Sudden Burst of Bullpen Competence a Key to Nationals’ Postseason Success

With the Nationals, it’s always the damn bullpen. Over the past eight seasons, that unit has provided the franchise with more embarrassment and grief than relief, from Drew Storen‘s ninth-inning meltdown against the Cardinals in Game 5 of the 2012 Division Series to manager Matt Williamspassivity in the late innings of Game 4 of the 2014 Division Series against the Giants, to Jonathan Papelbon‘s attempt to choke Bryce Harper near the end of the 2015 season, to the ongoing fiasco of the past two years, including Trevor Rosenthal’s reach for infinity. Washington’s bullpen ranked among the majors’ very worst this year, and while its overall numbers in the postseason aren’t pretty, some stellar high-leverage work has helped the team advance further than ever, winning the Wild Card game over the Brewers, defeating the Dodgers in the Division Series, and taking the first two games of the NLCS from the higher-seeded Cardinals in St. Louis.

Indeed, while the headline-grabbing no-hit bids of Aníbal Sánchez and Max Scherzer are the primary reason for that 2-0 lead, the unit with the 6.04 ERA thus far in October — third-worst among the 10 postseason teams, ahead of only the now bygone Twins (9.00) and Dodgers (6.75) — has come around lately. In winning their past four games, the Nationals’ relievers have allowed just one run and five baserunners (four hits, one hit-by-pitch) while striking out eight in 9.1 innings. Driven by a combined seven innings from Sean Doolittle and Daniel Hudson in that span, that small-sample stinginess probably can’t be maintained to the same degree over the remainder of October, but it’s a refreshing rebound given the bullpen’s work over the first three games of the Division Series, when the group allowed five homers and a ghastly 14 runs in nine innings, even with one exhilarating inning from Scherzer in their NLDS Game 2 victory:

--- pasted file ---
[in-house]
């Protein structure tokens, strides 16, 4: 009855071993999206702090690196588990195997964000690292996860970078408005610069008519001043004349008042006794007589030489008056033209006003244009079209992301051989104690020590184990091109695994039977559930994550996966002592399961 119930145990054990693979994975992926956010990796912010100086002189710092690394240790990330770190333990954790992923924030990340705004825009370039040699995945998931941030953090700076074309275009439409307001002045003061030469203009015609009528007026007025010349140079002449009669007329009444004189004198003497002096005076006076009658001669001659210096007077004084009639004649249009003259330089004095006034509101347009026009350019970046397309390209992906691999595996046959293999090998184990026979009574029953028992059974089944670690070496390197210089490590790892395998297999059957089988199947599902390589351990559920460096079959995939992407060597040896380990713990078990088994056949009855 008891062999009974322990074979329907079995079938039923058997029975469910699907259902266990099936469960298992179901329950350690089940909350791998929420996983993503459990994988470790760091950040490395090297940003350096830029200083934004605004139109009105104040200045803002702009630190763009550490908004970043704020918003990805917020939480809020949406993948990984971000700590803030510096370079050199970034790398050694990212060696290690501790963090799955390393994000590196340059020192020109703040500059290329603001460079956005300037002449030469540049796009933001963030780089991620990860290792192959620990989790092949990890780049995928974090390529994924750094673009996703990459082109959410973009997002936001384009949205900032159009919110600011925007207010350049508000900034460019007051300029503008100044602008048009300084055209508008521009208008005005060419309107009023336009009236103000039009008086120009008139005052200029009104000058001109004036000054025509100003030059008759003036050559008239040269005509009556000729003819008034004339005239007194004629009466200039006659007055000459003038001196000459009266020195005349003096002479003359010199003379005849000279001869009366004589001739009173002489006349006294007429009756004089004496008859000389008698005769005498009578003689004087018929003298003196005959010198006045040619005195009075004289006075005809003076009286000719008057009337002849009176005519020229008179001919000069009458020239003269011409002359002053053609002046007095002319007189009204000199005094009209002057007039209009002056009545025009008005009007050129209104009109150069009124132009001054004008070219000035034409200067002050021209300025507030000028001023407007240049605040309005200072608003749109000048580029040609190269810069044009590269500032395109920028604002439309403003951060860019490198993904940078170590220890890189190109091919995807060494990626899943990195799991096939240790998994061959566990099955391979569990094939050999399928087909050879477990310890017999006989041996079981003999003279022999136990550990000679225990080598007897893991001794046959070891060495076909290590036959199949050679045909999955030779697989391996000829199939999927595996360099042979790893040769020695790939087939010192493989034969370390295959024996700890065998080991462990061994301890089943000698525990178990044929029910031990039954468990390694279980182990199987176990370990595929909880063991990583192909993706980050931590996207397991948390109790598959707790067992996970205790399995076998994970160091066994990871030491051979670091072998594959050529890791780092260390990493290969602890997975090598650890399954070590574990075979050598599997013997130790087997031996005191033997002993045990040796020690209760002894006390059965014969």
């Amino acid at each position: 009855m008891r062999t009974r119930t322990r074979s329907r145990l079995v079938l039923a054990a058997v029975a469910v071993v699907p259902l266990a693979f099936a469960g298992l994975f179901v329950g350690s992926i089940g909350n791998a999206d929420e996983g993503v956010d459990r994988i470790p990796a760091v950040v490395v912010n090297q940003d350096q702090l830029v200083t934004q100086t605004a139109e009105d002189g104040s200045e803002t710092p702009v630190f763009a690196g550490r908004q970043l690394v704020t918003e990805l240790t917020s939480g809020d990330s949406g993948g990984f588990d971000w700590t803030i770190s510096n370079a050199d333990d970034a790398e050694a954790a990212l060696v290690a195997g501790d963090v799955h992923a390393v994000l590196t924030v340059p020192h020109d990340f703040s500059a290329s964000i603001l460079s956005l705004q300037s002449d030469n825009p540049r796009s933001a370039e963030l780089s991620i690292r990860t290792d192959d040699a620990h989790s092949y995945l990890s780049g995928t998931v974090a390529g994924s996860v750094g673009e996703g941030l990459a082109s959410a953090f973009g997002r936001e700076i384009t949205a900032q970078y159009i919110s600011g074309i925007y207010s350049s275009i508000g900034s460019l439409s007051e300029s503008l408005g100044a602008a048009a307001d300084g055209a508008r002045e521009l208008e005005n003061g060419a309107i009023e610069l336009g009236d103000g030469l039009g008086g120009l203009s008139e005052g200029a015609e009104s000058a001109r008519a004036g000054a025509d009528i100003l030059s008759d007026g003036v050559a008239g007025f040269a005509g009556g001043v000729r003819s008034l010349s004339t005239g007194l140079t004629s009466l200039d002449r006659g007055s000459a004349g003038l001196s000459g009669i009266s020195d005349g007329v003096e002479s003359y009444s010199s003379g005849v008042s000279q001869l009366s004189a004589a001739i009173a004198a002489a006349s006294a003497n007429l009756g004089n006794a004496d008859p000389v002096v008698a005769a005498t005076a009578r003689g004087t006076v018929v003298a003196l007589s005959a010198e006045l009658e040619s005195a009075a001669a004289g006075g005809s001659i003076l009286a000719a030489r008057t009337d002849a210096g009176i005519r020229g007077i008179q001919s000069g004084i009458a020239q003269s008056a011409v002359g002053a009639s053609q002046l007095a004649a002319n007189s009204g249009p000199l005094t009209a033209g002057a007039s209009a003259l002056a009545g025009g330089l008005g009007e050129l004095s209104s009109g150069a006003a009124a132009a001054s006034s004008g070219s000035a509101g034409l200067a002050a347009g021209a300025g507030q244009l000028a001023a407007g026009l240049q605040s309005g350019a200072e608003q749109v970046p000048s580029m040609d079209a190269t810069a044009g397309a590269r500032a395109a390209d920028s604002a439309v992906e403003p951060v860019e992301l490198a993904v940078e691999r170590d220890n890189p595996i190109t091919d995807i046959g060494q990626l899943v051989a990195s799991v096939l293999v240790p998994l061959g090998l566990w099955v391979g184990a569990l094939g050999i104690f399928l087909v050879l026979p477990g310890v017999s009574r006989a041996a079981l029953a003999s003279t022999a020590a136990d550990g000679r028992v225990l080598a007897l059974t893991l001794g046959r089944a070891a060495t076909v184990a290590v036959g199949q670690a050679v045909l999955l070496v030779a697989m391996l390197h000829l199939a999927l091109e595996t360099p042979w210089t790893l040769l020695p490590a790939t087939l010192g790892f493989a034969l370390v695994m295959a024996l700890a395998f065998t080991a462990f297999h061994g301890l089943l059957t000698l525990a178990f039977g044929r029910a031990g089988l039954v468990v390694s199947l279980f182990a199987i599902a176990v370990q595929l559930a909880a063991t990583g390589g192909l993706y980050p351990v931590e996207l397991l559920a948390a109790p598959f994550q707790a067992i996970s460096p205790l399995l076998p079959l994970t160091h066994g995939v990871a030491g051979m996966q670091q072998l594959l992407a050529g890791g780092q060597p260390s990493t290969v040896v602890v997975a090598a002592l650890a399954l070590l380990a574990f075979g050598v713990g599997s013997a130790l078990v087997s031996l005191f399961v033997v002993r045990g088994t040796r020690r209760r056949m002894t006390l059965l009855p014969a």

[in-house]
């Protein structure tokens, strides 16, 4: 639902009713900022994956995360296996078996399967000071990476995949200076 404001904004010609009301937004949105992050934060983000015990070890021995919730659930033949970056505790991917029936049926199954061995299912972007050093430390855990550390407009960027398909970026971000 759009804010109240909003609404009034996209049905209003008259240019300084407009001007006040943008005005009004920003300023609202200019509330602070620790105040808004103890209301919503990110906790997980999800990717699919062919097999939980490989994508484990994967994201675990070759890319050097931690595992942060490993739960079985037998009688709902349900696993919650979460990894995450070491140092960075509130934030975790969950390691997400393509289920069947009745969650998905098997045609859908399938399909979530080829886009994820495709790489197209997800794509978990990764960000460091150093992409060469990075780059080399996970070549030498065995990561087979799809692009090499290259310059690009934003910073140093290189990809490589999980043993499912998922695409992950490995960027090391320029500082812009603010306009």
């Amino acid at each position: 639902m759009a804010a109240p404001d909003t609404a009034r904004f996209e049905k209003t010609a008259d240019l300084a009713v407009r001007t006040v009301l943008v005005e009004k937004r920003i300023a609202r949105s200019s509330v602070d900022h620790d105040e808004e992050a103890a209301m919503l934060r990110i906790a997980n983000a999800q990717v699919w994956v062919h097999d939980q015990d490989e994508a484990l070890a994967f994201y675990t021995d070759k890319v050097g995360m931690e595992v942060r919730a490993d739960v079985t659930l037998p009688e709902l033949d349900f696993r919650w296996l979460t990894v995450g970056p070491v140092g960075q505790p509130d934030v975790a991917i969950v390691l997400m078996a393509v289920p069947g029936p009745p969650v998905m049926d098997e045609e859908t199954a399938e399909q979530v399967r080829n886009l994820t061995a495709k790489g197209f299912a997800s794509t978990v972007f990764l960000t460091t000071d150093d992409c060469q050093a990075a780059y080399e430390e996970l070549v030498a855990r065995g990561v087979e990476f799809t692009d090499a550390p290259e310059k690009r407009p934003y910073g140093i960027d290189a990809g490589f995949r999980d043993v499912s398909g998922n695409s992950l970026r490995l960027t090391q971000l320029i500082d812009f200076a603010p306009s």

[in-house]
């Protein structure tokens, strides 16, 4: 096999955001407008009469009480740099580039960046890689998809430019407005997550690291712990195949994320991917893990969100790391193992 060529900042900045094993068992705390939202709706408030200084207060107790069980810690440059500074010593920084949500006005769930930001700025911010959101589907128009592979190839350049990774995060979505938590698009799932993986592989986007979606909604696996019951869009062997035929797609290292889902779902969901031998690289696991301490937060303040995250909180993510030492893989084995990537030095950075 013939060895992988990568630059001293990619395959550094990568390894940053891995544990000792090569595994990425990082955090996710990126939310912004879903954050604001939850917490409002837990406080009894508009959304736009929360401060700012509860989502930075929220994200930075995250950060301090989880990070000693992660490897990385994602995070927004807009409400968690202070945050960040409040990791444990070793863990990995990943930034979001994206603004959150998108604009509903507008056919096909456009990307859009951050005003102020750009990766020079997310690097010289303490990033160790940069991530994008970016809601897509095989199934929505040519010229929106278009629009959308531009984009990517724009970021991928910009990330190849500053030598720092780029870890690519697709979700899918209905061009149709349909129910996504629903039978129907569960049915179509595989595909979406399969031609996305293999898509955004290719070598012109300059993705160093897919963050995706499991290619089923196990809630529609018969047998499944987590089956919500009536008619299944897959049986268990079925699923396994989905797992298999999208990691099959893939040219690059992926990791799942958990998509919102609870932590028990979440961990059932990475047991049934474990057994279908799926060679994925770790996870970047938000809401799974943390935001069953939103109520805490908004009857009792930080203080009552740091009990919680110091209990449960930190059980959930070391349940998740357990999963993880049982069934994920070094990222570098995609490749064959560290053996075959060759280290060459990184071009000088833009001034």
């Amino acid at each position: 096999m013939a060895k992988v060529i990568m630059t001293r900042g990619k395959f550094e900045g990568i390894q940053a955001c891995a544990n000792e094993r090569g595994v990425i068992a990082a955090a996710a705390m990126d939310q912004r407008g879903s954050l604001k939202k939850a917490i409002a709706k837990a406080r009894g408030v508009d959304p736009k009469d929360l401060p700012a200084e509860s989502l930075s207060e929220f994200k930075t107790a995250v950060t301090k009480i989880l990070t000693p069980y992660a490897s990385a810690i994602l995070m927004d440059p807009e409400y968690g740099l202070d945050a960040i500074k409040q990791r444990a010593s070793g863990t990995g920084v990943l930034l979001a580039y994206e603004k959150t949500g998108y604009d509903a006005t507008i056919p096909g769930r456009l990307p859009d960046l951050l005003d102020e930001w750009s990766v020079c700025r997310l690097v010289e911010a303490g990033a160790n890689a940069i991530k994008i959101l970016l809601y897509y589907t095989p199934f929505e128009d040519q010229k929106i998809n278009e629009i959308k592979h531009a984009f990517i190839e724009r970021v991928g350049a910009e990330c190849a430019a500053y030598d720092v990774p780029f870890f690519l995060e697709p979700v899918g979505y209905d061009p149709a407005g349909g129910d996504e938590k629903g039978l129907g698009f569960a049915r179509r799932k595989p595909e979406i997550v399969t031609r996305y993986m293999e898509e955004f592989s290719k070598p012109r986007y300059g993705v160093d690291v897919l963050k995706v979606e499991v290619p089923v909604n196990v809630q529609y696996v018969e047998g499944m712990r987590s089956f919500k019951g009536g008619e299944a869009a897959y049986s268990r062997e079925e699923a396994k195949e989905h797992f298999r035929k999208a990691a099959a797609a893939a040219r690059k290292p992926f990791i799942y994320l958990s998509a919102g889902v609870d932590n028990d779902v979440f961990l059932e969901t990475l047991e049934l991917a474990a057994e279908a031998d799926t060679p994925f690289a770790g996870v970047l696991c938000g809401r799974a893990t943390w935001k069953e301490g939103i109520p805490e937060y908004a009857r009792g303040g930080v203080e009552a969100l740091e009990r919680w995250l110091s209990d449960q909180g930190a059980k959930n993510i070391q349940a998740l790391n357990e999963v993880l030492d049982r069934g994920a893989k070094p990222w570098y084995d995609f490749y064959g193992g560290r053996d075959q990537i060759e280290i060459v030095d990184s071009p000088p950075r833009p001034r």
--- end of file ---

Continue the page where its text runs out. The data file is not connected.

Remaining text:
Nationals’ Postseason Starters vs. Bullpen
Game Opp Starter IP R Bullpen IP R
NLWC Brewers Max Scherzer 5.0 3 4.0 0
NLDS 1 Dodgers Patrick Corbin 6.0 2 2.0 4
NLDS 2 Dodgers Stephen Strasburg 6.0 1 3.0 1
NLDS 3 Dodgers Aníbal Sánchez 5.0 1 4.0 9
NLDS 4 Dodgers Max Scherzer 7.0 1 2.0 0
NLDS 5 Dodgers Stephen Strasburg 6.0 3 4.0 0
NLCS 1 Cardinals Aníbal Sánchez 7.2 0 1.1 0
NLCS 2 Cardinals Max Scherzer 7.0 0 2.0 1
Total 49.2 11 22.1 15

In an effort to camouflage the weaknesses and lack of depth in a unit that posted the majors’ second-worst ERA (5.68, 10th-worst of the post-strike era), fifth-worst FIP (4.94), and the second-worst WPA of the post-strike era (-10.8), manager Dave Martinez has taken a page from teams like the 2003 Marlins and 2018 Red Sox by turning to starters Strasburg, Scherzer, and Corbin for a total of five of the team’s 23 appearances, and 6.1 of the bullpen’s 22.1 innings. Save for Corbin’s NLDS Game 3 disaster, in which he retired just two of eight batters faced and was charged with six runs (two of them let in by Wander Suero), they’ve been scoreless. Strasburg turned in three stellar innings in the Wild Card game, striking out four of the 10 hitters he faced. Scherzer struck out the side in his NLDS appearance. Corbin delivered 1.1 shutout innings in Game 5, running a Joc PedersonMax MuncyJustin TurnerCody BellingerDavid Freese gauntlet unscathed save for his hitting Turner with a pitch, then returned to retire lefty Kolten Wong in the ninth inning of NLCS Game 2. Add it up, and that’s 56 of the team’s 72 postseason innings (77.8%) in the hands of the four trusted starters, with another 10 from the top two relievers (Doolittle and Hudson), and just six from the shakier Tanner Rainey, Fernando Rodney, Hunter Strickland, and Suero.

It’s worth noting that the team did this while seamlessly allowing Hudson to take paternity leave for the NLCS opener to attend the birth of his third child. Moronic sports talk radio hosts — led (?) by ex-Marlins president David Samson — took issue with his decision; Hudson’s team did not. “It was a no-brainer,” said general manager Mike Rizzo, adding, “A happy player is a performing player. We’ve got to take care of our people. You have to treat this like a family. And the important thing is, we’ve got a new little member of the Nationals family.”

Doolittle, who retired all four Cardinals he faced for his first save of this postseason while covering for Hudson, was more blunt: